New ports manager outlines plans for Lea and Motukea Island

Transport PNG

A new player is now managing facilities at Papua New Guinea’s two major ports Lae and Motukea Island and it is aiming high. Ted Muttiah, Director, Asia-Pacific, for ICTSI South Pacific, who has a concrete
suggestion on how PNG’s ports can help improve the country’s foreign exchange situation.
International Container Terminal Services (ICTSI) has been awarded 25-year concessions to manage the international arms of new facilities on Motukea Island near Port Moresby, and in the Lae Tidal Basin.
‘All international container and general purpose vessels cargo into and out of Motukea and Lae respectively will go through ICTSI South Pacific terminals,’ he told Business Advantage PNG.
‘It is our vision at ICTSI South Pacific to establish Lae Tidal Basin and Motukea as strategic international maritime gateways to/from the South Pacific.’
ICTSI is located in 18 countries and operates 30 terminals. Muttiah believes the company’s ‘DNA’ is suited to operating in countries like PNG. ‘We do exceptionally well in the emerging markets, as reflected by the company’s stevedoring portfolio.’
Ship to shore Muttiah said he is looking for a significant jump in efficiency.
‘Today, vessel crane productivity in PNG is achieving about 10 to 12 moves per hour. The global standard is above 30 moves per hour.
‘So, the aim is to lift quayside productivity as a key element to improving operational costs within the supply chain for port users.
‘Expectations are high.’ ‘I acknowledge the work that has been done by existing stevedores in serving the port’s needs of the day.
The challenge now is to take port efficiency to a higher level. We need to focus on global benchmarks within the context of developing local capabilities and expertise.
‘It is our vision at ICTSI South Pacific to establish Lae Tidal Basin and Motukea as strategic international maritime gateways to/from the South Pacific. A PNG terminal is the most efficient in Oceania. Showcase PNG’s maritime capabilities on the global stage. Now that is something to get excited about, isn’t it?’ he enthuses. Expectations
Muttiah said his first requirement is to start up the operations and then consolidate them.
‘Expectations are high. We need to have a consistent operation, predictableand sustainable,’ he tells Business Advantage PNG. ‘So that shipping lines, as our customers, know that when their ships can berth on arrival and be handled at an optimum port dwell time.’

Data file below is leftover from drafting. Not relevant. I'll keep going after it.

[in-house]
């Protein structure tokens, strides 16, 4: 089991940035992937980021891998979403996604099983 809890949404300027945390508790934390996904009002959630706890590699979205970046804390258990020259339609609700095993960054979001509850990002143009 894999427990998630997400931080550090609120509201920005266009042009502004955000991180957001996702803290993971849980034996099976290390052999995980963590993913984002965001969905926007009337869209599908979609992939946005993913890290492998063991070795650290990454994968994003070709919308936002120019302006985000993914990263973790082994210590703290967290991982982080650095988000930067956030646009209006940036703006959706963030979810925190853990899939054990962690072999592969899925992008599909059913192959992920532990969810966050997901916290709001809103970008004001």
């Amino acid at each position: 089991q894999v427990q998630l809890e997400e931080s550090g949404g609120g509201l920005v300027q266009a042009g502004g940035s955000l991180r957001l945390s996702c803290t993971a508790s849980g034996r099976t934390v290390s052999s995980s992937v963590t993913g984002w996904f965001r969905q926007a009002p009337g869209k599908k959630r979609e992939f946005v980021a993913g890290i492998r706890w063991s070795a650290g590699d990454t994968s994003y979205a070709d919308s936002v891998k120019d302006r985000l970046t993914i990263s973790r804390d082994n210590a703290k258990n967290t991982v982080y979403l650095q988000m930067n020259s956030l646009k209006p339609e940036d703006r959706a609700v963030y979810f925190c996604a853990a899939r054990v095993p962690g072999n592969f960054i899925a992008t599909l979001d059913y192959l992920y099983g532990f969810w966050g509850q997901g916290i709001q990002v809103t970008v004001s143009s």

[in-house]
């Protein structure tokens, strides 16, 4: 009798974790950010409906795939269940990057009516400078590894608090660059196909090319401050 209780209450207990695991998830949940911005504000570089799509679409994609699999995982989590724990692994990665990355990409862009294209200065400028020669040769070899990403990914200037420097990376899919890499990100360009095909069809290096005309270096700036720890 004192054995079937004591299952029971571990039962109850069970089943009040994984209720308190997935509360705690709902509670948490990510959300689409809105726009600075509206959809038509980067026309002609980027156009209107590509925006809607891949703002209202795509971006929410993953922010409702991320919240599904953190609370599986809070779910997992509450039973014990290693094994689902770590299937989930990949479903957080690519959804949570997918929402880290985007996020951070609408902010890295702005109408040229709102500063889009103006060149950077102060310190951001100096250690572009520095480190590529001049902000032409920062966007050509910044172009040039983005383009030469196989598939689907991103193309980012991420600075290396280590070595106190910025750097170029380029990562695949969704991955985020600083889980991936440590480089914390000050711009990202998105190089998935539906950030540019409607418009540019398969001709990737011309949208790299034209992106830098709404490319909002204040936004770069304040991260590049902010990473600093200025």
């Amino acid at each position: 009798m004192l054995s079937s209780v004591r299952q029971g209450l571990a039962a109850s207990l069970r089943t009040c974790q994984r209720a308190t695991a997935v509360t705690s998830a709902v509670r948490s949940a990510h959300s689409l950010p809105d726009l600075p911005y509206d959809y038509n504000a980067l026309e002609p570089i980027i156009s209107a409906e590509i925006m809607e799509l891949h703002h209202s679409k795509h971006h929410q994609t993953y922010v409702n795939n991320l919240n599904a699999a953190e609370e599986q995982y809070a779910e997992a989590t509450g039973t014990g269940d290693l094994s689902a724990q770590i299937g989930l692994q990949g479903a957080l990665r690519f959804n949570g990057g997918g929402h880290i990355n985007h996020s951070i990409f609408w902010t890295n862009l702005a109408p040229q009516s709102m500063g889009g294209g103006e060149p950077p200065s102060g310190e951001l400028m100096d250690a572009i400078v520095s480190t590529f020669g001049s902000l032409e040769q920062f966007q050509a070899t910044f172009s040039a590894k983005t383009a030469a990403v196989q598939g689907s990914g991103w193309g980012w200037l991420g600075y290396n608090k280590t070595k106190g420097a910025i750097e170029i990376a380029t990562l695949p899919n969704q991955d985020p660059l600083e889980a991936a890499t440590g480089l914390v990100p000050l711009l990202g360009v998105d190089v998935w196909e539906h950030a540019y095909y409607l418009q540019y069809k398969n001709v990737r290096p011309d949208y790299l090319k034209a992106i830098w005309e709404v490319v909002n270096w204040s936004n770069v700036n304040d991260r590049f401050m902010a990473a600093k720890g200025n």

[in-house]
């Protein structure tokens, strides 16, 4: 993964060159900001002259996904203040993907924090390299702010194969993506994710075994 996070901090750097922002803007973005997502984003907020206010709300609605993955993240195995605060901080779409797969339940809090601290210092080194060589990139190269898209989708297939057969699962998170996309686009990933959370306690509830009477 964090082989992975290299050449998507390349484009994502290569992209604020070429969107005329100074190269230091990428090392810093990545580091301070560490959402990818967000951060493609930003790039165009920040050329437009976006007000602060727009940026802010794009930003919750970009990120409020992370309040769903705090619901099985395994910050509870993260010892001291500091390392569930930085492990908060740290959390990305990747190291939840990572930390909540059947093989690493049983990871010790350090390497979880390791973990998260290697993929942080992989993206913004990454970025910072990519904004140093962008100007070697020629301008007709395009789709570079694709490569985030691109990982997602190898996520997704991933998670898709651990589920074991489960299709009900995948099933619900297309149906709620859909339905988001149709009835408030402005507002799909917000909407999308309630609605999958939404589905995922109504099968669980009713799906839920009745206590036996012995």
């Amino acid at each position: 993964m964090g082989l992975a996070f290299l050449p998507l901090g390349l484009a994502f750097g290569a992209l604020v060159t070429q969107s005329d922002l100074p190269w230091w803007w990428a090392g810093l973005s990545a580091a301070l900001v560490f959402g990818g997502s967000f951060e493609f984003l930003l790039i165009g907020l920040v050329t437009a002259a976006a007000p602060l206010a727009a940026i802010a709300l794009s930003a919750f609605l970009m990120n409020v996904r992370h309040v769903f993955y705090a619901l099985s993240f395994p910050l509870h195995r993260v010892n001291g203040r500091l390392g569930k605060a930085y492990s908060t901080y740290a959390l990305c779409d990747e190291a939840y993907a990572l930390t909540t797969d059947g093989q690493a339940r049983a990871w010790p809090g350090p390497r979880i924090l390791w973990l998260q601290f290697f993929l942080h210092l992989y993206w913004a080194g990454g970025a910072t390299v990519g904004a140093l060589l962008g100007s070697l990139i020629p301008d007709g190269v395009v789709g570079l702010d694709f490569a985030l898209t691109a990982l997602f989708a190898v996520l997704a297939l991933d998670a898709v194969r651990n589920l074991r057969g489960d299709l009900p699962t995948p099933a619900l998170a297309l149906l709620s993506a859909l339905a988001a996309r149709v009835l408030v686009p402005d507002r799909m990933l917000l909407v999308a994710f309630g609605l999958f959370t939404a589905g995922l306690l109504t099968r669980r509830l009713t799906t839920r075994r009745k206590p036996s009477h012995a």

Muttiah said he will aim at continuous improvement. The increased scale will lead to higher productivity, and afford the ability to handle more ships by reducing ship turnaround time at the berth.
There is a mandated tariff. ‘We have to work within the parameters of those governed regulations—the bid is the bid and we’ve got to make it work. Operationally, the first six months will be challenging. ‘The
business plan itself is pretty much set, it’s just getting the best use of it now.’
Muttiah said getting the right skills represents a challenge. He notes there was ‘a lot of misinformation’ about this, which the company could not correct because of a confidentiality agreement at that time.
‘The mobile harbour cranes in PoM and Lae are relatively new considering the working hours as they have not been in active deployment for the last seven or so years.
It is a requirement of the concession that these assets be utilised. So there is a need to ensure we have experienced operators for this equipment to deliver high-performance outcomes.’
‘Efficiency is not a one-time transaction.’
‘We will support local talent with training and upskilling. We expect training to be conducted on the ground by trainers and super users from ICTSI and by taking local talent to our flagship operation in Manila where we have similar equipment and simulator training capabilities.’
‘The objective is to get the job done for our customers during the transition and at the same time rotate local colleagues at our flagship operation in Manila to do high performance training as required.’
‘Efficiency is not a one-time transaction.
It is the product of landside process discipline that allow quayside efficiency. We need to have the yard operation, the intra-terminal trucking, road delivery and receival, all working in a streamlined manner in support of the quayside operation.
‘Simply driving the crane as fast as you can does not deliver the outcome.
The core components of the upstream and downstream supply chain need to be aligned to the objective of quayside efficiency.’
Foreign exchange Muttiah believes changing the currency rules for stevedoring can be of benefit to PNG. Currently, port fees are charged in kina.
‘In my experience, collection of stevedoring revenue in US dollars is common practice. Stevedoring is seen as an international transaction.
‘We do exceptionally well in the emerging markets.’
‘International vessel operators I believe consider this as a consistent global trading standard. It certainly makes sense to leverage sovereign infrastructure engaged in international trade to derive US dollars
in support of a country’s import trade needs. It is an area where the country can earn regular foreign exchange and diminish the apparent foreign currency challenges.–businessadvantagepng. com

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